WRiTE CLUB 2014 – Bout #5





A hearty congratulations to our third winner, Dreamer.  He/she will now have to wait  patiently for the play-offs to begin in six weeks. The voting for Bout #4 still remains open until noon on Wednesday, July 2nd.

I plotted a graph showing WRiTE CLUB's participation from last year compared to what we've seen so far this year, and yes, the level is higher, but the trend is the same -- downward.  The only way we can reverse that slide is with your help.  The writers from the first bout deserve just as much attention as those in the later rounds, and it's up to you to see that happens.  Spread the word...every time you vote...and keep spreading it as often as you can.  There are a few who have already been doing an amazing job, but they need help.  Please take the #1 rule of this contest to heart...YOU MUST TALK ABOUT WRiTE CLUB!

For anyone who's dropping by for the first time, here's a summary of what's taking place. On May 3rd we began taking submissions from WRiTER’s far and wide, spanning the globe, representing all ages and multiple styles of WRiTING.  We received 167 entries in all! Those 500 word samples went under careful consideration by 11 judges and that panel narrowed the list down to 32…which are the ones that are pairing off in the ring over the course of eight weeks.

Note: The submissions can be an excerpt from a larger work...or a standalone piece of flash fiction. The only rules are that they be 500 words or less, and never previously published or posted on a blog. Although I'll never instruct someone how they should choose a winner, I would recommend considering this when doing so. It shouldn't be about how much information is contained in those 500 words, but the way a contestant goes about communicating the information that is.

These illustrious WRiTER’s are not only from all walks of life, but they also occupy various levels of the publication world. But none of that matters here, because inside this ring everybody stands as equals. You know why?  Because no one uses their real name…the only identification you’ll ever see is their pen name. This is not a popularity contest.  The focus here is on the writing, where it should be.

Today is the fifth of sixteen bouts, two bouts per week, with a new one posted every Monday and Thursday. The winners are decided by votes left in the comment section and anyone can vote. The voting for each fight will last for one full week, so you can vote for a Monday battle all the way until midnight on Sunday, and you can vote for a Thursday brawl up until midnight the following Wednesday.  And when you do vote, please let the contestants know what you liked and disliked.

Here we go!



Here are this bout #5's two randomly selected WRiTER's.

Standing in this corner, representing the Adventure/Pick Your Plot genre and weighing in at 497 words, please welcome to the ring……..Bartholomew Boulstridge Bell.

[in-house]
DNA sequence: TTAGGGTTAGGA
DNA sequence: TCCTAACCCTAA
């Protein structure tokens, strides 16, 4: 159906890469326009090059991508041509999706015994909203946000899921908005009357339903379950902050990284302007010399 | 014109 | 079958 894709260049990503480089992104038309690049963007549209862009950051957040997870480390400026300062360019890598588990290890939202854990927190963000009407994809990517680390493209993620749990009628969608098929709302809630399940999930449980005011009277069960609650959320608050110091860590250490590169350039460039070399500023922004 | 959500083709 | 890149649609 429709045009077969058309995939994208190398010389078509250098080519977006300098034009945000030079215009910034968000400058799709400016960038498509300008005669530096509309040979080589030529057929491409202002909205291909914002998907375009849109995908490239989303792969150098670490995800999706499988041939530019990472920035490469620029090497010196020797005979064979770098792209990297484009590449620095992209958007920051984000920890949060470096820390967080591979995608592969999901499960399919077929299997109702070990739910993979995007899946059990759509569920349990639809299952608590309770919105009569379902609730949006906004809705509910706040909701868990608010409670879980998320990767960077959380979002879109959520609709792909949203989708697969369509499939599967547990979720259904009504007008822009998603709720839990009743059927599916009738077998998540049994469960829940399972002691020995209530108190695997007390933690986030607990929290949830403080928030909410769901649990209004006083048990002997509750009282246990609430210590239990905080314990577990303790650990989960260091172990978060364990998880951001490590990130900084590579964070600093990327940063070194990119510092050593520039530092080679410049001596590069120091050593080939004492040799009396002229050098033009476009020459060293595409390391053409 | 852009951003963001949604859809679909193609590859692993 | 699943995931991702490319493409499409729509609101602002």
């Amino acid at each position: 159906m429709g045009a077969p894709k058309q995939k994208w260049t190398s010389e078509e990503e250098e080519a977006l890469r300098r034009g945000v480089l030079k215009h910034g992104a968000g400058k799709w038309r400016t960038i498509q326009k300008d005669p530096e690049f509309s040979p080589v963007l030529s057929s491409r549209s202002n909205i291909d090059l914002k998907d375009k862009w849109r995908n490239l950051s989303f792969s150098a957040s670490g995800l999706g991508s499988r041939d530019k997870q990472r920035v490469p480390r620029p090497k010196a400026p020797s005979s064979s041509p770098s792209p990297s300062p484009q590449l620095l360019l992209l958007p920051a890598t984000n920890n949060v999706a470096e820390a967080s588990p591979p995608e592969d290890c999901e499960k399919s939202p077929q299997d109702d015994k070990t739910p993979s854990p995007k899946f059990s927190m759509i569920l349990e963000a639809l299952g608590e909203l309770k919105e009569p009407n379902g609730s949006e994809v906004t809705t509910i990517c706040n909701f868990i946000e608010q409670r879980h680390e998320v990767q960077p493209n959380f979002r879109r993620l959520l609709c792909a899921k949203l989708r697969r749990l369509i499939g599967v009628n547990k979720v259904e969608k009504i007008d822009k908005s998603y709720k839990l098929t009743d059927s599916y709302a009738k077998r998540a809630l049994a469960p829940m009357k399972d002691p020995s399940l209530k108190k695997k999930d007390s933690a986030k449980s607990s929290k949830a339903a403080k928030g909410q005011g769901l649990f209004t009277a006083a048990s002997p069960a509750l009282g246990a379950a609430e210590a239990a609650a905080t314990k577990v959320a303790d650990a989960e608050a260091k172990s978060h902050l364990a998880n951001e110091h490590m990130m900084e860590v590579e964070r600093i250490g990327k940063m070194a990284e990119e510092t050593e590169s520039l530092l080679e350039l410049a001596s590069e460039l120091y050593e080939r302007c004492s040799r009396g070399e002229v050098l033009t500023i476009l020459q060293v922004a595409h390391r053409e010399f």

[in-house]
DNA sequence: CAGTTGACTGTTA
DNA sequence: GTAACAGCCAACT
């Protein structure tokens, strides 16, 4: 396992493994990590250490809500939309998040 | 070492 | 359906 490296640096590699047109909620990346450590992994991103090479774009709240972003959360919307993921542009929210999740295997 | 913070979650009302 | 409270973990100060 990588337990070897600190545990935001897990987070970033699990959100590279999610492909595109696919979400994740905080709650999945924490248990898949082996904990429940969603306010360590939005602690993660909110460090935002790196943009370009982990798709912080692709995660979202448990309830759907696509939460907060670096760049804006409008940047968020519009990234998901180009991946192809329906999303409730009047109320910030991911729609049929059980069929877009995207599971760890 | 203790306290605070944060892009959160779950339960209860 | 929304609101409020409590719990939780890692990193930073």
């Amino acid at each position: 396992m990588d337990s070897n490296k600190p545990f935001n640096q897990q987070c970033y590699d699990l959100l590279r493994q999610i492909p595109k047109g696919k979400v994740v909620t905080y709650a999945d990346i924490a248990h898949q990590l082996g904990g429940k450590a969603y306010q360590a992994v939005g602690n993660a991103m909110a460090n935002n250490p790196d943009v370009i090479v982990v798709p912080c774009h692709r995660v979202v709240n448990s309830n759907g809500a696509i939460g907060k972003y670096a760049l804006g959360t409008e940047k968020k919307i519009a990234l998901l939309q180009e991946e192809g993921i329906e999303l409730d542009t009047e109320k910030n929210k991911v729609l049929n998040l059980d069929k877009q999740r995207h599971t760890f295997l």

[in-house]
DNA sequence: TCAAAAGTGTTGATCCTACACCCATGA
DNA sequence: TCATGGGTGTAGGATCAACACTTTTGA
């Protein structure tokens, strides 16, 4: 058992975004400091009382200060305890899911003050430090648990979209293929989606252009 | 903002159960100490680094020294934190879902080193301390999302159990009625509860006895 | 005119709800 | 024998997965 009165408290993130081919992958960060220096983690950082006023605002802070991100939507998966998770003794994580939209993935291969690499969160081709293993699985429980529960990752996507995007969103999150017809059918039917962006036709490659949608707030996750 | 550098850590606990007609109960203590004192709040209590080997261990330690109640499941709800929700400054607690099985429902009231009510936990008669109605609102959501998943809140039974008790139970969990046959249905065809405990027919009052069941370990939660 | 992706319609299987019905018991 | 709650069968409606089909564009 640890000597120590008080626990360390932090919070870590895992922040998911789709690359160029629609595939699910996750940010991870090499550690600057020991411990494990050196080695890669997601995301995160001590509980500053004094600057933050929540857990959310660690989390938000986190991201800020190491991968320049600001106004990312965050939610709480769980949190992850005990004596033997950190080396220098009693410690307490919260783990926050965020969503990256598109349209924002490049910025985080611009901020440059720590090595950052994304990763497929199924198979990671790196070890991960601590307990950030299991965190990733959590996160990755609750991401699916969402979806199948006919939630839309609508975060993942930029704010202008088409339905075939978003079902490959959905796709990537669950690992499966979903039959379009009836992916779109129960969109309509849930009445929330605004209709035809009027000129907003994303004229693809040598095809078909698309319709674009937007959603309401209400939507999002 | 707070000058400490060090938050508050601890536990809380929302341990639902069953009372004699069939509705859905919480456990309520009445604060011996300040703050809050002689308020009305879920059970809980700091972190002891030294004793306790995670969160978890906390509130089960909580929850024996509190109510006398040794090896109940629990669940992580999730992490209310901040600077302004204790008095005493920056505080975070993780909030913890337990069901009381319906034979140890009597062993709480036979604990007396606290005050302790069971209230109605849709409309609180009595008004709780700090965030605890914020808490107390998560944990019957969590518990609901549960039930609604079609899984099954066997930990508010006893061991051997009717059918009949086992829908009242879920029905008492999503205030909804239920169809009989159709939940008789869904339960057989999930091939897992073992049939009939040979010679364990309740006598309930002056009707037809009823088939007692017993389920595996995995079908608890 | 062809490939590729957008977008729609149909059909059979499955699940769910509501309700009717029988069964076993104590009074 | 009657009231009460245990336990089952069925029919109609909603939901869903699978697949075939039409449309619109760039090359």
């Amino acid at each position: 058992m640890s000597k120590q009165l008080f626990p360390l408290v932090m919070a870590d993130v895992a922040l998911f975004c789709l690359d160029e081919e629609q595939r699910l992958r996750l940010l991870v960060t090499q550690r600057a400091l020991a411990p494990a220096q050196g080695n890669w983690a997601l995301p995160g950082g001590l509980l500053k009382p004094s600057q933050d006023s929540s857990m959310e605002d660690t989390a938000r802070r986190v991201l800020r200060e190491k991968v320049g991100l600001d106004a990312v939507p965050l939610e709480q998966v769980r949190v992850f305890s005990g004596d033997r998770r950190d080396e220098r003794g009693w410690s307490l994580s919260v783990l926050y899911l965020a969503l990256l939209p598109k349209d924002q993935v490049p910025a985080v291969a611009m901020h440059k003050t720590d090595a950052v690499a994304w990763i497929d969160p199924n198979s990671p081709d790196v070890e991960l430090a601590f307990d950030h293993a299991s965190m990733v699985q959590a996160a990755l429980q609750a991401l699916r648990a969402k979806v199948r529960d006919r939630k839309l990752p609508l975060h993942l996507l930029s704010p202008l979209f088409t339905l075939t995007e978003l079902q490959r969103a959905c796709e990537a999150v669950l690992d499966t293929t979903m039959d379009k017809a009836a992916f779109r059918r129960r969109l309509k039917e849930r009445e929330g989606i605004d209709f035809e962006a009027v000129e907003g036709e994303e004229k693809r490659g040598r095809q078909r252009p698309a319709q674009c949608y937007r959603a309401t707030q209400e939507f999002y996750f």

Hastily exiting the engine room, you spot someone walking away from you, just down the hall. Swaying hips and a stray curl hanging down one shoulder stand in contrast to the masculine cut of the figure’s pants and coat, and you wonder just who that could be. But there’s no time to think about it further as you turn a corner and push in through a door marked “Telegraph Operator -- Seamus MacMillan.”

“Hello?” you say as you step through the door. It’s a small office; not much more than a closet, really. With just enough space for several hand-drawn maps posted to the walls and a small bookcase overflowing with books and scrolls, the room practically bursts with information. A small desk on the opposite wall is also crowded -- with a note pad, telegraph machine, and the bloodied head of a man that you can only assume to be Seamus MacMillan.

“My God… what happened to you?” MacMillan’s left index finger still rests on the strap key, giving the illusion of having just finished sending a message. You peer over his shoulder and see that the last note on his pad reads:

            NEED HELP. ENGINES BROKEN. SUSPECT SABOTA

The engineer’s message! So it did make it through! Unfortunately it looks as though MacMillan was interrupted in his transcription. You wonder at the audacity of a person who could harm such a beautiful ship and then come up here and kill a crewman right under the Admiral’s nose.

It does not appear as though MacMillan went down without a fight, though. Marks on his neck and face indicate a struggle, and you see bruising on his left wrist where it sits next to the machine. She must have forced him to message someone!, you think. Your mind catches on the word “she,” How could someone so lovely..?? but as you imagine the fight, you realize that your intuition is likely correct. You shake your head in an effort to clear it, and head out to tell the Admiral of your discovery.

You don’t make it far before running into what you can only assume to be the pirates’ advance crew. Three wind-blown men strut down the hallway toward you, the bridge, and presumably the Admiral. The front man brandishes a giant sword, cutting slits in the wallpaper with each rhythmic swing. His cohorts each hold a pistol, with swords sheathed at their waists. They laugh menacingly as they approach, and you realize that you’ve only got a split second to decide upon an action.

The hallway extends only one direction -- from the door of the bridge back out to the rest of the ship. You cannot bear to stay in the room with poor Seamus, but you have to go somewhere.

How to proceed?
Make a break for it! Go to page X.
You are an adaptable fellow. Do your best to convince the pirates that you are not a threat. Go to page Y.
*****************************************************************************************

And in the other corner, representing the Adult Romance/Time Travel genre with 500 words, let me introduce to you……….Fitzwilliam



When purchasing a regency-era wardrobe, one should always open its doors first—lest, quite by accident, one also purchases the regency-era gentleman hiding inside. Tess Dutton, unaware of this wisdom, preceded her movers up the narrow staircase to her third-story brownstone apartment and asked them to please place her newly acquired monstrosity in the kitchen.